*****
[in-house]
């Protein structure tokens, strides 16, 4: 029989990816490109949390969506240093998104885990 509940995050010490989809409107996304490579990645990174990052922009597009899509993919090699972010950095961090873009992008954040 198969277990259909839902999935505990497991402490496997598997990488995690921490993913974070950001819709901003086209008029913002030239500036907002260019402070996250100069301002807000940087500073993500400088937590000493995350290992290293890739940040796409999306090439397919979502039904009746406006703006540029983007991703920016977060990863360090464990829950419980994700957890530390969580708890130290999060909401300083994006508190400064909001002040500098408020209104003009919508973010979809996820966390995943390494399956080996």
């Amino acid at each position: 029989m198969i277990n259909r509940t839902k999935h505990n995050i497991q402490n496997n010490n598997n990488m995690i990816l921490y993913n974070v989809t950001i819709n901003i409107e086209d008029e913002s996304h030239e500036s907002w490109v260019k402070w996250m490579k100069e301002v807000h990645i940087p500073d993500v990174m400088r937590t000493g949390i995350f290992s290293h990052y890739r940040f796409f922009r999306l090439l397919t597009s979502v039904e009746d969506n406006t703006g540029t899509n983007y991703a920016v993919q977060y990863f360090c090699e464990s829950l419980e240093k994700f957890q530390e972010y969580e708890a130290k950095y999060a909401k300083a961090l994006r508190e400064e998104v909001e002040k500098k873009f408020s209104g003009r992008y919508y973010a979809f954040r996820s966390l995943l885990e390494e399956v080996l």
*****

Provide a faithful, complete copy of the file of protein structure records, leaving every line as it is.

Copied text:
[in-house]
């Protein structure tokens, strides 16, 4: 029989990816490109949390969506240093998104885990 509940995050010490989809409107996304490579990645990174990052922009597009899509993919090699972010950095961090873009992008954040 198969277990259909839902999935505990497991402490496997598997990488995690921490993913974070950001819709901003086209008029913002030239500036907002260019402070996250100069301002807000940087500073993500400088937590000493995350290992290293890739940040796409999306090439397919979502039904009746406006703006540029983007991703920016977060990863360090464990829950419980994700957890530390969580708890130290999060909401300083994006508190400064909001002040500098408020209104003009919508973010979809996820966390995943390494399956080996």
């Amino acid at each position: 029989m198969i277990n259909r509940t839902k999935h505990n995050i497991q402490n496997n010490n598997n990488m995690i990816l921490y993913n974070v989809t950001i819709n901003i409107e086209d008029e913002s996304h030239e500036s907002w490109v260019k402070w996250m490579k100069e301002v807000h990645i940087p500073d993500v990174m400088r937590t000493g949390i995350f290992s290293h990052y890739r940040f796409f922009r999306l090439l397919t597009s979502v039904e009746d969506n406006t703006g540029t899509n983007y991703a920016v993919q977060y990863f360090c090699e464990s829950l419980e240093k994700f957890q530390e972010y969580e708890a130290k950095y999060a909401k300083a961090l994006r508190e400064e998104v909001e002040k500098k873009f408020s209104g003009r992008y919508y973010a979809f954040r996820s966390l995943l885990e390494e399956v080996l």